Pastoralists in Northern Kenya embrace irrigation

Pastoralist communities in Northern Kenya are embracing irrigation to farm crops as an alternative source of livelihood, something that was unheard of some years back.

With frequent and prolonged effects of drought occasioned by climate change, Kenya Red Cross North Eastern Regional Manager Mohamed Abdikadir says the pastoralist communities are fast losing grip of their only source of livelihood and are forced to seek alternative sources of livelihoods.

The country has been experiencing drought more frequently, something that is blamed on climate change.

This has forced Kenyans to start diversifying their sources of livelihoods as climate change affects especially those in the agriculture value chain.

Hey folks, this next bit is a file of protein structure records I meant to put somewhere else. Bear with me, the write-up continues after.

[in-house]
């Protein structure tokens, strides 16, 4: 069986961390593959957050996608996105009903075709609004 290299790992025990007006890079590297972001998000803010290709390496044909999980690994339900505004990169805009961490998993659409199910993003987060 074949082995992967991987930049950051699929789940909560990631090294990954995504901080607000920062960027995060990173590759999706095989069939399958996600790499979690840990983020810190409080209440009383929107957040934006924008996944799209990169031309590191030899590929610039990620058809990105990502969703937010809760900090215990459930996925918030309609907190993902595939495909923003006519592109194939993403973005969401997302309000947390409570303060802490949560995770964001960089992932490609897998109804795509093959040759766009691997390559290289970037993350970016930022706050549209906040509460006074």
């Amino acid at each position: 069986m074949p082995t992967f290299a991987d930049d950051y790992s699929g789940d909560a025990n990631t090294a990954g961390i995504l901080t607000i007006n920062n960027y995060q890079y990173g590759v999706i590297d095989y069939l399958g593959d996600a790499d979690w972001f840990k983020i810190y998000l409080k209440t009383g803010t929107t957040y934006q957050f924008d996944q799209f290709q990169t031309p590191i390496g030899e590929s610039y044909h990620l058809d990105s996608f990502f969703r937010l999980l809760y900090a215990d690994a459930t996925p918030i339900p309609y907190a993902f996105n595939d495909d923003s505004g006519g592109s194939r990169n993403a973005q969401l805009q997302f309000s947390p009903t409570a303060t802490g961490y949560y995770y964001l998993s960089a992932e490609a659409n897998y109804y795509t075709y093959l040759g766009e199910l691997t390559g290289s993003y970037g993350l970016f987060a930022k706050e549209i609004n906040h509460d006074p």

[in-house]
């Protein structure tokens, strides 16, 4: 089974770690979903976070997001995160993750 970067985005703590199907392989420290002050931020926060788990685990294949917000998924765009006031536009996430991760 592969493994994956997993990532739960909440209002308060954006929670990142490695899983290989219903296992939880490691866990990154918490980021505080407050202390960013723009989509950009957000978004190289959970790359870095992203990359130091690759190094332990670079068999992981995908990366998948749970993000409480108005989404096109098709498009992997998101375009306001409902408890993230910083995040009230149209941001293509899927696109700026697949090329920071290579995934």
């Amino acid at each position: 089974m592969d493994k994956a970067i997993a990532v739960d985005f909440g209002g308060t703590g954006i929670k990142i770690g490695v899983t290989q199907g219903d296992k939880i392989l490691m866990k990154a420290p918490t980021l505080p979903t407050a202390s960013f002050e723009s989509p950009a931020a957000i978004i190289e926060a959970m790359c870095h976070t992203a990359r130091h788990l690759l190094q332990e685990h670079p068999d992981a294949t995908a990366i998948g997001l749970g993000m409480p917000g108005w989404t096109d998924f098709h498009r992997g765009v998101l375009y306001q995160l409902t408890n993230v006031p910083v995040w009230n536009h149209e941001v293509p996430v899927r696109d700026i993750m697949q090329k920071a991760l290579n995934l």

Among the most affected by drought are the pastoralist communities who have slowly been embracing crop farming.

With the assistance from the Kenya Red Cross, some 200 farmers in Kulan, Garissa County are reaping the benefit of cultivating watermelons, onions, cowpeas and other horticultural crops under drip irrigation.

Speaking when they toured the 20 acres’ farm, Kenya Red Cross Society officials said the food security project will go a long way in improving the economic wellbeing of the area.

The solar energy powered borehole that is the source of water for irrigation, for livestock and for domestic use was constructed in August last year.

Officials say the project has helped reduce conflicts among the community and minimized cases of children dropping out of school during the drought season.

  

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